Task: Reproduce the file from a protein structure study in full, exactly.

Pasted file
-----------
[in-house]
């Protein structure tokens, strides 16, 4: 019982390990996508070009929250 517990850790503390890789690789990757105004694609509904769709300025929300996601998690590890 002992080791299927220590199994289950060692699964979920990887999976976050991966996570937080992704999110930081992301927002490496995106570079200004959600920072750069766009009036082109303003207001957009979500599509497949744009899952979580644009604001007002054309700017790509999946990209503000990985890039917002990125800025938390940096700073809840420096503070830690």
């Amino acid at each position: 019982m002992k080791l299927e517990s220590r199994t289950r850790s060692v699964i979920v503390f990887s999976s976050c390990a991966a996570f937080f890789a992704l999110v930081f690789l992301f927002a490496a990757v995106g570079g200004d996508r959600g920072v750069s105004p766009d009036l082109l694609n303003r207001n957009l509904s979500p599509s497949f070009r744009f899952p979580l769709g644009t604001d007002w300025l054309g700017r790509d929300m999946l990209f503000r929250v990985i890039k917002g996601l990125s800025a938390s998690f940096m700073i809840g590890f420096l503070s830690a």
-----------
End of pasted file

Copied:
[in-house]
């Protein structure tokens, strides 16, 4: 019982390990996508070009929250 517990850790503390890789690789990757105004694609509904769709300025929300996601998690590890 002992080791299927220590199994289950060692699964979920990887999976976050991966996570937080992704999110930081992301927002490496995106570079200004959600920072750069766009009036082109303003207001957009979500599509497949744009899952979580644009604001007002054309700017790509999946990209503000990985890039917002990125800025938390940096700073809840420096503070830690």
């Amino acid at each position: 019982m002992k080791l299927e517990s220590r199994t289950r850790s060692v699964i979920v503390f990887s999976s976050c390990a991966a996570f937080f890789a992704l999110v930081f690789l992301f927002a490496a990757v995106g570079g200004d996508r959600g920072v750069s105004p766009d009036l082109l694609n303003r207001n957009l509904s979500p599509s497949f070009r744009f899952p979580l769709g644009t604001d007002w300025l054309g700017r790509d929300m999946l990209f503000r929250v990985i890039k917002g996601l990125s800025a938390s998690f940096m700073i809840g590890f420096l503070s830690a």